For Immediate Release, September 20, 2011
Contact: Rose Braz, (510) 435-6809
New Campaign Urges Cities Across Country to Support EPA
Use of Clean Air Act to Reduce Carbon Pollution
SAN FRANCISCO— The Center for Biological Diversity today launched a national campaign calling on cities across the United States to pass resolutions in support of using the Clean Air Act to reduce carbon and other pollutants in the name of clean air, public health and averting the worst effects of climate change.
“Dirty air is bad for people, wildlife and the future of our climate,” said Rose Braz, the Center’s climate campaign director. “Cities can play a crucial role in ensuring that we quickly, ambitiously use the best tool we have for curbing pollution and limiting global warming: the Clean Air Act. The Clean Air Act saves lives and money, but it only works if it’s used.”
The Center’s new Clean Air Cities campaign will work with volunteers around the country to get cities to voice their support for the Clean Air Act and reducing carbon in our atmosphere to no more than 350 parts per million, the level scientists say is needed to avoid catastrophic climate change. The Act has been under attack recently by polluters and their allies in Congress; earlier this month, President Barack Obama abandoned plans to reduce smog when he ordered the EPA to withdraw its draft ozone Clean Air Act rule. The updated ozone standards had been in the works for years and were badly needed to address 2008 Bush-era limits that ignored the advice of the EPA's own scientists and threatened public health.
“Americans want clean air and a livable climate. Through a powerful grass-roots effort, our cities and people can make sure national leaders hear that call,” Braz said.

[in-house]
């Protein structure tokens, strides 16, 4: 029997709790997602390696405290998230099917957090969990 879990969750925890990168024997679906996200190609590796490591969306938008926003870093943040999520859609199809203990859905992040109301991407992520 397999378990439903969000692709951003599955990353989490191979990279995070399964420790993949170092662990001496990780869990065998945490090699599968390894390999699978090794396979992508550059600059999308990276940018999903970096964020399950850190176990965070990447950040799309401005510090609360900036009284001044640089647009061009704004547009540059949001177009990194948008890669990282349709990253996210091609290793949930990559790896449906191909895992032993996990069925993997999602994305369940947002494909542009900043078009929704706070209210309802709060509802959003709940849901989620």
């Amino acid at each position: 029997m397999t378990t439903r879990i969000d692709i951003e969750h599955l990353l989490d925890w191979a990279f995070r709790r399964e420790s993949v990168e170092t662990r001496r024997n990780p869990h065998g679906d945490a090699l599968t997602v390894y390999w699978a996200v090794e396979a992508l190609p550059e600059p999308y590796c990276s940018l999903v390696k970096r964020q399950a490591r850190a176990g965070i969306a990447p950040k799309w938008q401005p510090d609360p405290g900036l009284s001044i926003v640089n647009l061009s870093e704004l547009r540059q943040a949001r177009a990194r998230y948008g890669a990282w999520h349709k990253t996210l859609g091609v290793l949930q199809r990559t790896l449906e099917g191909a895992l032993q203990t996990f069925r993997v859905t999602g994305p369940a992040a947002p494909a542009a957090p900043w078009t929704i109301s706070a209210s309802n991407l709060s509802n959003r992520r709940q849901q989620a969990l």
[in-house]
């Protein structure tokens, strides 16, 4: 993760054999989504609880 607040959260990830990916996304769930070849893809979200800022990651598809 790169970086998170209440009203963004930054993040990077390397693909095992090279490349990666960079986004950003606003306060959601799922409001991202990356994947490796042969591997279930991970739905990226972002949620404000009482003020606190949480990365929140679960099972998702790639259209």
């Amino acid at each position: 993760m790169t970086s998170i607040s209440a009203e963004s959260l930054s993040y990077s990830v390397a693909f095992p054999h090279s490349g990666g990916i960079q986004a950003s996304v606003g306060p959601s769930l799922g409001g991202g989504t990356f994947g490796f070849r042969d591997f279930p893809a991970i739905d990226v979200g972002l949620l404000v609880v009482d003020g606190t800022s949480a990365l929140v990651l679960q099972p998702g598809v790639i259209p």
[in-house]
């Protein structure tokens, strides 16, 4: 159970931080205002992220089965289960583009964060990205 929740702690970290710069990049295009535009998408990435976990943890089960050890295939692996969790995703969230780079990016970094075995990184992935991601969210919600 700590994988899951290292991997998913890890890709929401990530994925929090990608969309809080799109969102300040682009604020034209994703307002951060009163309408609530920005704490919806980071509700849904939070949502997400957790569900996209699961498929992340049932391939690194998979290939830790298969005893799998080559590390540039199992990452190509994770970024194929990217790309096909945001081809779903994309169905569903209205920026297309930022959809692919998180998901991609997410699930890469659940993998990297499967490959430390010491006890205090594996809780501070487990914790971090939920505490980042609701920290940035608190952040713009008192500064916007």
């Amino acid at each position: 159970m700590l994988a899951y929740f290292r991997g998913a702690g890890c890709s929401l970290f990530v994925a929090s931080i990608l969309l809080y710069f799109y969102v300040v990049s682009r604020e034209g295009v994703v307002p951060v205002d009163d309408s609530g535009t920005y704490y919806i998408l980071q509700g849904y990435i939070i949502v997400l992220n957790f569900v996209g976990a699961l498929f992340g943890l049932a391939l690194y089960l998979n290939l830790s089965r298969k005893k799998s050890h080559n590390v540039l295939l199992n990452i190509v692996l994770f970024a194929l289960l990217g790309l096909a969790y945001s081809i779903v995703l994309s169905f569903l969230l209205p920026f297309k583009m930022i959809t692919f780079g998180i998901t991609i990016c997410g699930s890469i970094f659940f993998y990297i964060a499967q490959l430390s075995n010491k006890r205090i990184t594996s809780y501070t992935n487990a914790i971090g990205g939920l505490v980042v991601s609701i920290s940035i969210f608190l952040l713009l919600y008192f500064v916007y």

The Center will call on its volunteer “clean-air advocates” across the country to push their city governments to take action by passing these resolutions.
“Evidence continues to mount about the perils of climate change — hurricanes, droughts, wildfires, flooding, disappearing sea ice. Our city leaders can tell President Obama and the EPA that it’s time to act, it’s time to harness the Clean Air Act,” said Ulla Nilsen, one of the Center’s volunteer clean-air advocates in Minneapolis.
“Here in Tennessee, record-breaking downpours led to massive flooding in Nashville last year. This year, we witnessed the Mississippi River dramatically overflow its banks,” said Alex Durand, a Center clean-air advocate in Tennessee. “That’s why we will be working with youth here in Tennessee to urge our city governments to pass a Clean Air Act resolution.”
“It’s time to stand up to polluters and those who do their bidding in Washington, D.C.,” said Lupe Anguiano, a volunteer from Oxnard, Calif. “We can have clean air, a vibrant economy and a healthy climate, but only if we get past the political rhetoric and follow the clear path that science has laid out for us.”
Learn more about the Clean Air Cities campaign and get the facts about the Clean Air Act.
The Center for Biological Diversity is a national, nonprofit conservation organization with more than 320,000 members and online activists dedicated to the protection of endangered species and wild places.